Skip to content

    Osteoarthritis Health Center

    Font Size
    A
    A
    A

    Exercise to Treat Arthritis

    Although arthritis treatment usually includes medication, a tailored arthritis exercise program can help relieve pain and fatigue and preserve joint structure and function.

    The stiffness, pain, and swelling associated with arthritis can severely reduce the range of motion of joints (the distance joints can move in certain directions). Avoiding physical activity because of pain or discomfort also can lead to significant muscle loss and excessive weight gain. Exercise, as part of a comprehensive arthritis treatment plan, can improve joint mobility, muscle strength, and overall physical conditioning, and help you maintain a healthy weight.

    Recommended Related to Osteoarthritis

    Understanding Arthritis -- the Basics

    Arthritis includes a variety of inflammatory and noninflammatory joint diseases such as osteoarthritis, gout, rheumatoid arthritis, and juvenile rheumatoid arthritis. Although the term arthritis is applied to a wide variety of disorders, arthritis means inflammation of a joint, whether the result of a disease, an infection, a genetic defect, or some other cause. Arthritis inflammation causes pain, stiffness, and swelling in the joints and surrounding tissues. Many people mistakenly perceive...

    Read the Understanding Arthritis -- the Basics article > >

    Once you know what type of arthritis you have and understand your symptoms, you and your doctor or physical therapist can develop a balanced program of physical activity to reduce the damaging effects of arthritis and promote optimal health.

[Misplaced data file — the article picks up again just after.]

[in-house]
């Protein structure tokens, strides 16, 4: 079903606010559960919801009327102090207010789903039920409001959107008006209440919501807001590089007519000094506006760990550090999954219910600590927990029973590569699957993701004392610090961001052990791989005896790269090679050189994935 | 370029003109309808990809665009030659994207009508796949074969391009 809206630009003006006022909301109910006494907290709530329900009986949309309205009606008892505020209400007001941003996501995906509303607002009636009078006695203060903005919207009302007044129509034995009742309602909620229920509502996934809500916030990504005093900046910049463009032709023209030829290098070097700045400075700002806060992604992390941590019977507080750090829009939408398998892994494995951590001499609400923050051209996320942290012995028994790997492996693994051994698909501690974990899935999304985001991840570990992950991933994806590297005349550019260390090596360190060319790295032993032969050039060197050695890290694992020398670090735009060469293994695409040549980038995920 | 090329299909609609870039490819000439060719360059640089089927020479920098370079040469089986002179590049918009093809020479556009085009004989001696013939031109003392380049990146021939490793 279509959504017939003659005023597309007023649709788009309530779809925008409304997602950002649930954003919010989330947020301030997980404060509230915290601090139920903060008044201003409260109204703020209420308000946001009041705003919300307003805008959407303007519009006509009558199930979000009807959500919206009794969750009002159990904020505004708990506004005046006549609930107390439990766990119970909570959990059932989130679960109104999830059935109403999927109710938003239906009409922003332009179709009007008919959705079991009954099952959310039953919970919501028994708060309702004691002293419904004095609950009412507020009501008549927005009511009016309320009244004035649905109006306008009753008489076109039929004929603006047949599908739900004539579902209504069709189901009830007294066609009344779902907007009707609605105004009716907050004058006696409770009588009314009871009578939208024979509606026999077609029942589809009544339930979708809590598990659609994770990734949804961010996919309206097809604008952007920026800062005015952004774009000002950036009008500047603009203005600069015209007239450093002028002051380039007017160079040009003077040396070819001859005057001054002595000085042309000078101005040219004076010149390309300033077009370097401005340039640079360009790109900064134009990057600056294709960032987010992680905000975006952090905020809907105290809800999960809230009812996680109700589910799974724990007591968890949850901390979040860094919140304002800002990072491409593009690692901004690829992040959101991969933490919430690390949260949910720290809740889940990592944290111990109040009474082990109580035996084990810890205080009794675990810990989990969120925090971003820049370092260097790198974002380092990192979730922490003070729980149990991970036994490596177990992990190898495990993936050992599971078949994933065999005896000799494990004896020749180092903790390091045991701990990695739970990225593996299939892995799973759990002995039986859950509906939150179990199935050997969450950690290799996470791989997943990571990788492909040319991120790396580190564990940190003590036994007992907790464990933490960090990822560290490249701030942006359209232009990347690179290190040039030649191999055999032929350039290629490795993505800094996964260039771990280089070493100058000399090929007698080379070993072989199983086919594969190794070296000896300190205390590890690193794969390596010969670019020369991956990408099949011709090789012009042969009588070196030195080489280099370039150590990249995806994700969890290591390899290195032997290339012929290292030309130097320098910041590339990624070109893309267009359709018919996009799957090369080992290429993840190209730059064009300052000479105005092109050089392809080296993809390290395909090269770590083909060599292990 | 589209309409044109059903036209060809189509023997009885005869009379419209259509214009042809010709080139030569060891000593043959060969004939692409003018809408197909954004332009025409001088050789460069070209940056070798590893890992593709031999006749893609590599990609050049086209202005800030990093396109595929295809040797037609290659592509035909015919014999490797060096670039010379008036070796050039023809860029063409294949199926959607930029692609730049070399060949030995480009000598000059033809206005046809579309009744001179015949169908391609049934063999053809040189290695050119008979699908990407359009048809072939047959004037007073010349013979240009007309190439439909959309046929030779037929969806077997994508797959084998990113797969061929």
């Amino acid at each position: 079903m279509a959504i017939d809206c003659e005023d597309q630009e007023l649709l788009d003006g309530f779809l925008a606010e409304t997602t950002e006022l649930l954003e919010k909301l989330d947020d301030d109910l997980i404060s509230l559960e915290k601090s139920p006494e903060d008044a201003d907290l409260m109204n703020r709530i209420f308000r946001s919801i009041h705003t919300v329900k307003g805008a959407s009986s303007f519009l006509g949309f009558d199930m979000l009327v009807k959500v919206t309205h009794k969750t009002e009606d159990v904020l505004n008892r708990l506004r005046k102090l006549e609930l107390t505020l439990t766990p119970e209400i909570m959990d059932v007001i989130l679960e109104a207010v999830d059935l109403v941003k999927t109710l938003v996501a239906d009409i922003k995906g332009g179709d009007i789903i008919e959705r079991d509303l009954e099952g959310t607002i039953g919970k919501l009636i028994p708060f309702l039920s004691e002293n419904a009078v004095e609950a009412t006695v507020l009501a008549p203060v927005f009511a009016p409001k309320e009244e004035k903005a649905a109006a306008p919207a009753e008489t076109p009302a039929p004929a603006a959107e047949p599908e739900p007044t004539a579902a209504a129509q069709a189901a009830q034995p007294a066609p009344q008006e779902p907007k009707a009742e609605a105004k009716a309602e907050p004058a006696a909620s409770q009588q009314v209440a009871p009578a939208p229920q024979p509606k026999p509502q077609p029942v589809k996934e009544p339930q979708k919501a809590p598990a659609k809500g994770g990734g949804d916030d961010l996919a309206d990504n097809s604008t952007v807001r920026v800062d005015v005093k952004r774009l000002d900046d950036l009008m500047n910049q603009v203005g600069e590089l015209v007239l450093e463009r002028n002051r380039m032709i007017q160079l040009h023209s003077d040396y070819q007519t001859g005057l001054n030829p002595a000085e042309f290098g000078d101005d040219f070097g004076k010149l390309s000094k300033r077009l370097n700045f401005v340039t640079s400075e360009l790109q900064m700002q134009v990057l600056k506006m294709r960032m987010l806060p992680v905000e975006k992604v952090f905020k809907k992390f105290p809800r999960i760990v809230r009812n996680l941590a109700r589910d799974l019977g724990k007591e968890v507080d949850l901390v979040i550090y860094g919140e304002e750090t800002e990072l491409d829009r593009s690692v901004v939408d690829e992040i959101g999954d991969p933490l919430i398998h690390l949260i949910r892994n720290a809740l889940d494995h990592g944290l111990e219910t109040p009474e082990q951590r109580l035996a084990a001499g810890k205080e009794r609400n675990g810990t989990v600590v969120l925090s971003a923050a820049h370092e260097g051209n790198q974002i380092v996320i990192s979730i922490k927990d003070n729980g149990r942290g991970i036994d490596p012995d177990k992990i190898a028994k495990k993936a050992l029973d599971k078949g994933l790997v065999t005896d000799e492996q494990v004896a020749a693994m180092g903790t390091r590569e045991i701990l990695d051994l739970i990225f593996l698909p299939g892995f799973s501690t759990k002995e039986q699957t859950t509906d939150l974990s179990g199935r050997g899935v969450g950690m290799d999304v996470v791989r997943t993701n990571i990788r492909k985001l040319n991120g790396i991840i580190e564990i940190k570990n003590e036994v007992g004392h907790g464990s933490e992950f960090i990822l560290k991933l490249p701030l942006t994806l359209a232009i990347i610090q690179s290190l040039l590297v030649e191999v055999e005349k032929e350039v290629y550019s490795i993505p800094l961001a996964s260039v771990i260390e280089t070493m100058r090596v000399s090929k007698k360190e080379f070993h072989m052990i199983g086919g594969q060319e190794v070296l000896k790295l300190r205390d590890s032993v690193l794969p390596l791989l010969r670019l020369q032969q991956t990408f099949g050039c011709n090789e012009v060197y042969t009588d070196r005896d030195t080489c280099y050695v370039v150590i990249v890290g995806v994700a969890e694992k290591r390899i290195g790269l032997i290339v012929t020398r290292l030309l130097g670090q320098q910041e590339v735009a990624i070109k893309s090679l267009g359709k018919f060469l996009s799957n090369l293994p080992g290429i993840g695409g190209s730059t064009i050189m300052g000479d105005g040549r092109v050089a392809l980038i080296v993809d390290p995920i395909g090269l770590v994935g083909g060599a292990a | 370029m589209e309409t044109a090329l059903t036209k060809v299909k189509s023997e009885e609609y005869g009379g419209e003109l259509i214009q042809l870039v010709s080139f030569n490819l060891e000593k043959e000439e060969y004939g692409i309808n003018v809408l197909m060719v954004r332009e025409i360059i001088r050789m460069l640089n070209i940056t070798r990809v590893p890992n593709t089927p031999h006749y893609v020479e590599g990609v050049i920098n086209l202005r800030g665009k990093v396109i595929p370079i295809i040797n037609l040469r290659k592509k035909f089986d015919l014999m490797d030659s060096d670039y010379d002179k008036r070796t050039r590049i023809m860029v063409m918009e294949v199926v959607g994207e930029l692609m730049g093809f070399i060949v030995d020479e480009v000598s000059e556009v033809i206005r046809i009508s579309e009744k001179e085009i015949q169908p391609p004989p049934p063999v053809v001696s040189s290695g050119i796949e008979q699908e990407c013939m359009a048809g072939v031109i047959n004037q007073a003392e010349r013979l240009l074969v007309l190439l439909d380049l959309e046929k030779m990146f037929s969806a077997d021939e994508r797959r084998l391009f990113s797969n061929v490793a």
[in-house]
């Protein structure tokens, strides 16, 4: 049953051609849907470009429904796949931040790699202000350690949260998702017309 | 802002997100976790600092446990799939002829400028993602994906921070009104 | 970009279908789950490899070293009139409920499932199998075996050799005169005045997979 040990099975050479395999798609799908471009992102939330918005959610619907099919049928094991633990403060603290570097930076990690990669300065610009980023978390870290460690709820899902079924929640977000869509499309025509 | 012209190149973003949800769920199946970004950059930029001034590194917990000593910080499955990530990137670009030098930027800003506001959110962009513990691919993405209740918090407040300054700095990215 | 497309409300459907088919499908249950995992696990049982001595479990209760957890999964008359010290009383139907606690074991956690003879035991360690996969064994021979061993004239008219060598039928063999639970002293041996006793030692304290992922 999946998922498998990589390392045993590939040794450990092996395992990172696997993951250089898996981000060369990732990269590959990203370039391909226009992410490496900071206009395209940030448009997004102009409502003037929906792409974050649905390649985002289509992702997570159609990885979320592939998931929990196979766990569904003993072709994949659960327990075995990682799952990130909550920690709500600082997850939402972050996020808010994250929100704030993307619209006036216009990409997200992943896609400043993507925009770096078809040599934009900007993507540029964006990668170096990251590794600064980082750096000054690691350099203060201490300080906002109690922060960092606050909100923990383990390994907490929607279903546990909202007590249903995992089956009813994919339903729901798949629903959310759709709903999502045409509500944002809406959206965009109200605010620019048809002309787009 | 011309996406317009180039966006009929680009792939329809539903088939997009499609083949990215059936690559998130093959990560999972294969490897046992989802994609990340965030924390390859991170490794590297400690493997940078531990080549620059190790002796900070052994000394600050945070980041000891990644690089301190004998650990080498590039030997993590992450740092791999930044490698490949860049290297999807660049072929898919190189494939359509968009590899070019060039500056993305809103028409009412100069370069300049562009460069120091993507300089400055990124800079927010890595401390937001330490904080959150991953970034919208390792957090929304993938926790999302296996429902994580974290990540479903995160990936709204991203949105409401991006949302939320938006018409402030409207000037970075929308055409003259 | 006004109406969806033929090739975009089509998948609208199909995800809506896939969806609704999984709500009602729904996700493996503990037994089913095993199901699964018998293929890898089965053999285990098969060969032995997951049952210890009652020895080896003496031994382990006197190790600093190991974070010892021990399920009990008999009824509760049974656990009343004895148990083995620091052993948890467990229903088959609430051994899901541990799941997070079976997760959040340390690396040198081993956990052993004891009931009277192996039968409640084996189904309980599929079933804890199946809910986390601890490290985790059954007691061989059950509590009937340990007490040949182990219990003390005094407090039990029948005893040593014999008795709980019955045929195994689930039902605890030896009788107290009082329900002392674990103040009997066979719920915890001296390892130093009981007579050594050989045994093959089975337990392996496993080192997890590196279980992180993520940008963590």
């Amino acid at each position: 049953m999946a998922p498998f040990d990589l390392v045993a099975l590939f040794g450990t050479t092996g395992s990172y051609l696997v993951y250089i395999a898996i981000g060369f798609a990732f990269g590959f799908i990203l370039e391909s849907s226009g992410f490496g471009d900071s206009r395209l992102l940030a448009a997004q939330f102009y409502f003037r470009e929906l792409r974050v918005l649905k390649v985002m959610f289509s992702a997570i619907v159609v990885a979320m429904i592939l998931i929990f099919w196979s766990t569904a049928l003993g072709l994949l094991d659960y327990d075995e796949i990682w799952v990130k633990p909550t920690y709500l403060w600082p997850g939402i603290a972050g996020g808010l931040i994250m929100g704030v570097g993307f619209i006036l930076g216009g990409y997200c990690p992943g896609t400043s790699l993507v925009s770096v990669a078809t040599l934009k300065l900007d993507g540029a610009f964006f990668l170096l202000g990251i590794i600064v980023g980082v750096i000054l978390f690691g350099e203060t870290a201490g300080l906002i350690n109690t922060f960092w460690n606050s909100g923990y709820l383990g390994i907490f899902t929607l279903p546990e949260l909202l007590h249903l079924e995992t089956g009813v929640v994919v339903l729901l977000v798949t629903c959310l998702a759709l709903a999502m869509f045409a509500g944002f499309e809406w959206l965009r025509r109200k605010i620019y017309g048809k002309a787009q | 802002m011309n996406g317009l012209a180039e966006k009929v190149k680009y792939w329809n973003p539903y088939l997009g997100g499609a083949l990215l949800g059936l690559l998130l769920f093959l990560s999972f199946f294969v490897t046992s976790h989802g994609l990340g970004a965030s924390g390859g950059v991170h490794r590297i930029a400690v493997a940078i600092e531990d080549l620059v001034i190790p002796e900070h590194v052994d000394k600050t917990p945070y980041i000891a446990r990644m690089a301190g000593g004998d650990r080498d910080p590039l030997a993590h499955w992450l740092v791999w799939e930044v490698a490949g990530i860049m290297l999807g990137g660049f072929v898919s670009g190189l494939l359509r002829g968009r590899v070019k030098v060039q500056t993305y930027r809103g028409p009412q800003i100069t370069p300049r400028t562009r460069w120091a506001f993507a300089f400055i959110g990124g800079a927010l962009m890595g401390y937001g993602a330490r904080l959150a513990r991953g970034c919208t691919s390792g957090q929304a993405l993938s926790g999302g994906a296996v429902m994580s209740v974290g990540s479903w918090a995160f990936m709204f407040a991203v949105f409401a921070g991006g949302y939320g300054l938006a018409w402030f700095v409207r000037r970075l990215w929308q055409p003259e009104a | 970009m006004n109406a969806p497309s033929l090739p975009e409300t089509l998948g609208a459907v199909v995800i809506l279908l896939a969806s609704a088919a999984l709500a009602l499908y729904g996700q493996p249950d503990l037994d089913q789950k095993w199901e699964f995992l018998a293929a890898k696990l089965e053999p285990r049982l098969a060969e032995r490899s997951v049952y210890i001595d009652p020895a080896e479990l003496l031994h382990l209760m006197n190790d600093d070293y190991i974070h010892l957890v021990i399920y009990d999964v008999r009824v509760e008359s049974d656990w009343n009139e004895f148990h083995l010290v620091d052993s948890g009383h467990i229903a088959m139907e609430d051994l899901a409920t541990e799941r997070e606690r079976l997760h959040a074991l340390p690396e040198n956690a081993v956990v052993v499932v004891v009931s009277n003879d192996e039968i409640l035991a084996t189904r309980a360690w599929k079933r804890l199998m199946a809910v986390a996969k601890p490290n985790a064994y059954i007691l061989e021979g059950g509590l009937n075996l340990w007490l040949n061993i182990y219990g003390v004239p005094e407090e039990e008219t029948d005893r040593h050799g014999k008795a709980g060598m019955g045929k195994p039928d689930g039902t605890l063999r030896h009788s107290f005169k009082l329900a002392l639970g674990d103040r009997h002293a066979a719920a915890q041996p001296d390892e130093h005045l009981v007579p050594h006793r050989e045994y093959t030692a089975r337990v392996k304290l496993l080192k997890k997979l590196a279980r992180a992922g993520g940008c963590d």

What Are the Benefits of Exercise as an Arthritis Treatment?

    A tailored program that includes a balance of three types of exercises -- range-of-motion, strengthening, and endurance -- can relieve the symptoms of arthritis and protect joints from further damage. Exercise also may:

    • Help maintain normal joint movement
    • Increase muscle flexibility and strength
    • Help maintain weight to reduce pressure on joints
    • Help keep bone and cartilage tissue strong and healthy
    • Improve endurance and cardiovascular fitness

    What Are Range-of-Motion Exercises?

    To help relieve pain, people with arthritis often keep their affected joints bent -- especially those in the knees, hands, and fingers -- because it's more comfortable in that position. Although this may temporarily relieve discomfort, holding a joint in the same position for too long can cause permanent loss of mobility and further hinder the ability to perform daily activities.

    Range-of-motion exercises (also called stretching or flexibility exercises) help maintain normal joint function by increasing and preserving joint mobility and flexibility. In this group of exercises, gently straightening and bending the joints in a controlled manner as far as they comfortably will go can help condition the affected joints. During the course of a range-of-motion exercise program, the joints are stretched progressively farther until normal or near-normal range is achieved and maintained. This helps to maintain comfort while function is preserved.

    In addition to preserving joint function, range-of-motion exercises are an important form of warm-up and stretching, and should be done prior to performing strengthening or endurance exercises, or engaging in any other physical activity. A doctor or physical therapist can provide you with instructions on how to perform range-of-motion exercises.

    1 | 2 | 3 | 4

    Today on WebMD

    elderly hands
    Even with arthritis pain.
    woman exercising
    Here are 7 easy tips.
     
    acupuncture needles in woman's back
    How it helps arthritis, migraines, and dental pain.
    chronic pain
    Get personalized tips to reduce discomfort.
     
    Keep Joints Healthy
    SLIDESHOW
    Chronic Pain Healthcheck
    HEALTH CHECK
     
    close up of man with gut
    Article
    man knee support
    Article
     
    woman with cold compress
    QUIZ
    Man doing tai chi
    Article
     
    hand gripping green rubber ball
    Slideshow
    person walking with assistance
    Slideshow